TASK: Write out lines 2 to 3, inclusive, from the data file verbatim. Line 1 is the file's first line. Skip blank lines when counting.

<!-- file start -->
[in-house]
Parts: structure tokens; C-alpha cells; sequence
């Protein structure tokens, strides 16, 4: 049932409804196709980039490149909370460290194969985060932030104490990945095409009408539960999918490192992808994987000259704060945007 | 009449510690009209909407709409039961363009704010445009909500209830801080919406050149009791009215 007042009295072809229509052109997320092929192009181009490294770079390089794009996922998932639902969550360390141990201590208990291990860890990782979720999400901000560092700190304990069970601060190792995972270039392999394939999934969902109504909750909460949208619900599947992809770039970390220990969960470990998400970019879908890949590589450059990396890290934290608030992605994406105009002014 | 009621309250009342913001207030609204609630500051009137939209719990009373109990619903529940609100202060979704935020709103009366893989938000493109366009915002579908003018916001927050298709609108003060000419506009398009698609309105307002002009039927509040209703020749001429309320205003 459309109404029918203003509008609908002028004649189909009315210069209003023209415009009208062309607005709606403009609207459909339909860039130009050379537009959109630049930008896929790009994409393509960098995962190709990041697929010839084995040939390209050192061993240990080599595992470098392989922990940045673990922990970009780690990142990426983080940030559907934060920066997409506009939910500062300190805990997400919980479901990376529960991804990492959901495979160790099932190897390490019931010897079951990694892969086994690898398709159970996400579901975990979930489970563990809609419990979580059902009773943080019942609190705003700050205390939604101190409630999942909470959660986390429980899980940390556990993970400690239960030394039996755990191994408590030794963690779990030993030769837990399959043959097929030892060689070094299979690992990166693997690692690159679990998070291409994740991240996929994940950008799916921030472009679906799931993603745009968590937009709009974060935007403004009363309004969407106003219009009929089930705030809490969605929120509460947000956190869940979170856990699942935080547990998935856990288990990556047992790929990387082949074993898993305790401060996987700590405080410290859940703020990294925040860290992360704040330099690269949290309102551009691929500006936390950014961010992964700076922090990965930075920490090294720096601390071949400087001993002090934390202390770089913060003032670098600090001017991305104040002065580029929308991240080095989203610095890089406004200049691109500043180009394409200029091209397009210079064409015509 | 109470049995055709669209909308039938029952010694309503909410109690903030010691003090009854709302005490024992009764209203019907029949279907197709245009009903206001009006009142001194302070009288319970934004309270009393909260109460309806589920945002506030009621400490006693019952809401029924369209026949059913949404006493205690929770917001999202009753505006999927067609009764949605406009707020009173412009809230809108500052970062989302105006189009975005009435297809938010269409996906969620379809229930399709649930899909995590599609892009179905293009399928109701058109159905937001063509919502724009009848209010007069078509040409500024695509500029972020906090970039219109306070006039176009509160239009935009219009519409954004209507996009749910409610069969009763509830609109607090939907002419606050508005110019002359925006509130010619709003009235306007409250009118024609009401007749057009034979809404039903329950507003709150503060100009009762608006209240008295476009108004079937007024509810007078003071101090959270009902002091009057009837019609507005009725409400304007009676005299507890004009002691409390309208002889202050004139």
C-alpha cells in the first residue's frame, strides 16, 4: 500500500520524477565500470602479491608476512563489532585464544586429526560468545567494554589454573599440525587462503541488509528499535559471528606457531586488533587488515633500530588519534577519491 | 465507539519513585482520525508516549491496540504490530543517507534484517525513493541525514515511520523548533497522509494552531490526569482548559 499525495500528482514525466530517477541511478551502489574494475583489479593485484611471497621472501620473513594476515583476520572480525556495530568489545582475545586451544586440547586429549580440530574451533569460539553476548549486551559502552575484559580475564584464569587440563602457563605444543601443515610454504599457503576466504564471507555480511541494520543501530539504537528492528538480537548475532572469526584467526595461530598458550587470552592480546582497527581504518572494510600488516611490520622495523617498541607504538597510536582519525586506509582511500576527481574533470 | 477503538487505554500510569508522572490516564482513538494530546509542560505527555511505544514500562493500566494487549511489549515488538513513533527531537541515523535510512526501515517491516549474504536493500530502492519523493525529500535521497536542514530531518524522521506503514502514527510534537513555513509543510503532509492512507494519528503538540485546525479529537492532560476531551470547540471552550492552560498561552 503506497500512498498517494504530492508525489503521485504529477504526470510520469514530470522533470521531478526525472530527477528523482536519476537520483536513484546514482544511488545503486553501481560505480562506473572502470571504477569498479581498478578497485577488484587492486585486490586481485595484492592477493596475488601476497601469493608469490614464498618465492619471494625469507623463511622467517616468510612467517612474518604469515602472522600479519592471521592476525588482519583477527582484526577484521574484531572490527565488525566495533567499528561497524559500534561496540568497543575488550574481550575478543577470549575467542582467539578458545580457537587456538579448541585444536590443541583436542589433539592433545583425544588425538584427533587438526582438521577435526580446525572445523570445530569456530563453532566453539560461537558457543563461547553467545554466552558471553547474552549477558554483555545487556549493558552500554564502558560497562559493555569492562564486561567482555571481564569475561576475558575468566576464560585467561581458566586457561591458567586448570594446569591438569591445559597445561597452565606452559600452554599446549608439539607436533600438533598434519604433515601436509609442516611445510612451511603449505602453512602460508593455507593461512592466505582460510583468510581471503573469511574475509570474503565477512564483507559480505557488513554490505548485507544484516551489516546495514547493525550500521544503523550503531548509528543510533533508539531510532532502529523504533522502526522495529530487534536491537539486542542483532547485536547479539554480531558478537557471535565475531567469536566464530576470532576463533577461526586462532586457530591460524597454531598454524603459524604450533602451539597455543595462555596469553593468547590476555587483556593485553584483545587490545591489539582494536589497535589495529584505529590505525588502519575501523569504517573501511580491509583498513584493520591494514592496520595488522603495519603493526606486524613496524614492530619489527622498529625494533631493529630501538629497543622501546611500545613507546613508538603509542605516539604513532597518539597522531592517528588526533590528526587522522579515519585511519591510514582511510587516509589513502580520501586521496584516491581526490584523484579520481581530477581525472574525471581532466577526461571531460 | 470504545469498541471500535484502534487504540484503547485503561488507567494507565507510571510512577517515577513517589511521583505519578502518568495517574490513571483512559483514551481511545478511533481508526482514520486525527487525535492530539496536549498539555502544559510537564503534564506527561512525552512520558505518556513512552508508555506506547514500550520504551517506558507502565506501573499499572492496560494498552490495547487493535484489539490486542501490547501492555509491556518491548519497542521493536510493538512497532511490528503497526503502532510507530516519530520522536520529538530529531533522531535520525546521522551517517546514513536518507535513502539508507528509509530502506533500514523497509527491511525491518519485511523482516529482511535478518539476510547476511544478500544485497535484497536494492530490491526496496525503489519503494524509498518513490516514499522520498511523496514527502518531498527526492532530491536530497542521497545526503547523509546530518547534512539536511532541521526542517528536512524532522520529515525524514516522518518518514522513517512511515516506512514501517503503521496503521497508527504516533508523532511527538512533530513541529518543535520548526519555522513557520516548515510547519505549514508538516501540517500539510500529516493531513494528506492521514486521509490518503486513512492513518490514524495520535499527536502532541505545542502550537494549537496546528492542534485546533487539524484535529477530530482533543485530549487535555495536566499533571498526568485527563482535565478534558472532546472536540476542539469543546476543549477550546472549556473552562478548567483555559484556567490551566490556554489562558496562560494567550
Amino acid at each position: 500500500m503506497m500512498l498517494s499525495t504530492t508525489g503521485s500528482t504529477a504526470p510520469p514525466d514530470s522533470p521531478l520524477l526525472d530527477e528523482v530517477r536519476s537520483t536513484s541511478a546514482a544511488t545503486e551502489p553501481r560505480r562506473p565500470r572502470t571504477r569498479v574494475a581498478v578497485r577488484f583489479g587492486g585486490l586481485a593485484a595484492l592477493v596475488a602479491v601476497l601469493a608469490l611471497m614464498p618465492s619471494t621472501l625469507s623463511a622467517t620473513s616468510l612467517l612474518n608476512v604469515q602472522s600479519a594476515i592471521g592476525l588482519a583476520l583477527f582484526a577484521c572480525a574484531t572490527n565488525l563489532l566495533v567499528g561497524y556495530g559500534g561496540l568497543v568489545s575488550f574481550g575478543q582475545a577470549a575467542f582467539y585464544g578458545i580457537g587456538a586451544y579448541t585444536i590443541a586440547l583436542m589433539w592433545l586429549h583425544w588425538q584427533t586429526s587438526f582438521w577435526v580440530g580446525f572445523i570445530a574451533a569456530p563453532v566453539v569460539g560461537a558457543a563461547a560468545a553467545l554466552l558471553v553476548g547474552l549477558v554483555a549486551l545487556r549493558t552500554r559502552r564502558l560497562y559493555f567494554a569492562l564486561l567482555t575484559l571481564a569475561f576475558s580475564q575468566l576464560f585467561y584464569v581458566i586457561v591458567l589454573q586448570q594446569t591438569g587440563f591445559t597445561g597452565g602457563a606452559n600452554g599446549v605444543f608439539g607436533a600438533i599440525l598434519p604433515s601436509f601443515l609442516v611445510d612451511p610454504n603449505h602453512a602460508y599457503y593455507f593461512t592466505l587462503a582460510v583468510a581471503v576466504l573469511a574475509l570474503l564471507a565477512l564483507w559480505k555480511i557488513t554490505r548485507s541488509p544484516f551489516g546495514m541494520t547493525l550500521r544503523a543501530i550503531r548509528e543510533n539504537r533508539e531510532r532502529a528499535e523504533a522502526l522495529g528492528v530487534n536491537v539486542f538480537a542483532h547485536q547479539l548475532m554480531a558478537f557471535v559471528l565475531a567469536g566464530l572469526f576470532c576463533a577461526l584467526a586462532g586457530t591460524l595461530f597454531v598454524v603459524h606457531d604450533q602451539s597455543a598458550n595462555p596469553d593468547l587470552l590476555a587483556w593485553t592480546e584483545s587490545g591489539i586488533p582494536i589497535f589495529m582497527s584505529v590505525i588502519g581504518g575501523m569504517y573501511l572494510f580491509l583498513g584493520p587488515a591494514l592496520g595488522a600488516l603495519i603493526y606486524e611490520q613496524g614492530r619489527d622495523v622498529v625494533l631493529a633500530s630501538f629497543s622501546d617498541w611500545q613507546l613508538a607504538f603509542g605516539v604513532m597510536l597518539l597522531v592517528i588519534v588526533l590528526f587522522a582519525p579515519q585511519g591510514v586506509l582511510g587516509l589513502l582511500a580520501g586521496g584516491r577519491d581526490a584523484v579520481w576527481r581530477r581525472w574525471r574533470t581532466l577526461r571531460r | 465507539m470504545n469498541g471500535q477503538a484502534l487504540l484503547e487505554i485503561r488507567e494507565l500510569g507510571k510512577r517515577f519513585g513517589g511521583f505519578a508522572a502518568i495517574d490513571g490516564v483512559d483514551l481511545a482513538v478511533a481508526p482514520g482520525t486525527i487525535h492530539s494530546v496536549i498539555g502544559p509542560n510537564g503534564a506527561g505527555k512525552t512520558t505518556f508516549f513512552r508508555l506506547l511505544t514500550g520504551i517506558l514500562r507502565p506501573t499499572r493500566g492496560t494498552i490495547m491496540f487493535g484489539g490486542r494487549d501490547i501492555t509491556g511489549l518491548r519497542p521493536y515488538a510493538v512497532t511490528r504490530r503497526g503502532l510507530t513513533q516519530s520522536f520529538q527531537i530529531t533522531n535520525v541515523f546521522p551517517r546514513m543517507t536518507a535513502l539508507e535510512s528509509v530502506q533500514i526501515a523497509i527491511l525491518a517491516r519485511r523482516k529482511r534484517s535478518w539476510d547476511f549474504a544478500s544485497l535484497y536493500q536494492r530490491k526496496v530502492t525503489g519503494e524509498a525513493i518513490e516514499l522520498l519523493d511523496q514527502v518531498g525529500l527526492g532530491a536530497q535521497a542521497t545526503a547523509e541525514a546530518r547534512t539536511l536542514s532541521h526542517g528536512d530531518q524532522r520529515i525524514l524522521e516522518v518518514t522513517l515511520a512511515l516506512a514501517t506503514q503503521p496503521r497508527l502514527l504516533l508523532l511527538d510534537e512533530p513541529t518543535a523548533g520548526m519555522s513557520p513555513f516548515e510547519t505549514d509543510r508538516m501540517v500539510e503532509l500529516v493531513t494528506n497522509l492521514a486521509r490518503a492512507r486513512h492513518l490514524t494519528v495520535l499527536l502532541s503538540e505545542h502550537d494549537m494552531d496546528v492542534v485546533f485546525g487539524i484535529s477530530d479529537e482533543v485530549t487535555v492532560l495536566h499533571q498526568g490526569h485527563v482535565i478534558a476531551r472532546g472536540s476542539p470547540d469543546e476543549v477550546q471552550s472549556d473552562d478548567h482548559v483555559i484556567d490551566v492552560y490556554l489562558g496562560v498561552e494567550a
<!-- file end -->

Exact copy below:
Parts: structure tokens; C-alpha cells; sequence
């Protein structure tokens, strides 16, 4: 049932409804196709980039490149909370460290194969985060932030104490990945095409009408539960999918490192992808994987000259704060945007 | 009449510690009209909407709409039961363009704010445009909500209830801080919406050149009791009215 007042009295072809229509052109997320092929192009181009490294770079390089794009996922998932639902969550360390141990201590208990291990860890990782979720999400901000560092700190304990069970601060190792995972270039392999394939999934969902109504909750909460949208619900599947992809770039970390220990969960470990998400970019879908890949590589450059990396890290934290608030992605994406105009002014 | 009621309250009342913001207030609204609630500051009137939209719990009373109990619903529940609100202060979704935020709103009366893989938000493109366009915002579908003018916001927050298709609108003060000419506009398009698609309105307002002009039927509040209703020749001429309320205003 459309109404029918203003509008609908002028004649189909009315210069209003023209415009009208062309607005709606403009609207459909339909860039130009050379537009959109630049930008896929790009994409393509960098995962190709990041697929010839084995040939390209050192061993240990080599595992470098392989922990940045673990922990970009780690990142990426983080940030559907934060920066997409506009939910500062300190805990997400919980479901990376529960991804990492959901495979160790099932190897390490019931010897079951990694892969086994690898398709159970996400579901975990979930489970563990809609419990979580059902009773943080019942609190705003700050205390939604101190409630999942909470959660986390429980899980940390556990993970400690239960030394039996755990191994408590030794963690779990030993030769837990399959043959097929030892060689070094299979690992990166693997690692690159679990998070291409994740991240996929994940950008799916921030472009679906799931993603745009968590937009709009974060935007403004009363309004969407106003219009009929089930705030809490969605929120509460947000956190869940979170856990699942935080547990998935856990288990990556047992790929990387082949074993898993305790401060996987700590405080410290859940703020990294925040860290992360704040330099690269949290309102551009691929500006936390950014961010992964700076922090990965930075920490090294720096601390071949400087001993002090934390202390770089913060003032670098600090001017991305104040002065580029929308991240080095989203610095890089406004200049691109500043180009394409200029091209397009210079064409015509 | 109470049995055709669209909308039938029952010694309503909410109690903030010691003090009854709302005490024992009764209203019907029949279907197709245009009903206001009006009142001194302070009288319970934004309270009393909260109460309806589920945002506030009621400490006693019952809401029924369209026949059913949404006493205690929770917001999202009753505006999927067609009764949605406009707020009173412009809230809108500052970062989302105006189009975005009435297809938010269409996906969620379809229930399709649930899909995590599609892009179905293009399928109701058109159905937001063509919502724009009848209010007069078509040409500024695509500029972020906090970039219109306070006039176009509160239009935009219009519409954004209507996009749910409610069969009763509830609109607090939907002419606050508005110019002359925006509130010619709003009235306007409250009118024609009401007749057009034979809404039903329950507003709150503060100009009762608006209240008295476009108004079937007024509810007078003071101090959270009902002091009057009837019609507005009725409400304007009676005299507890004009002691409390309208002889202050004139």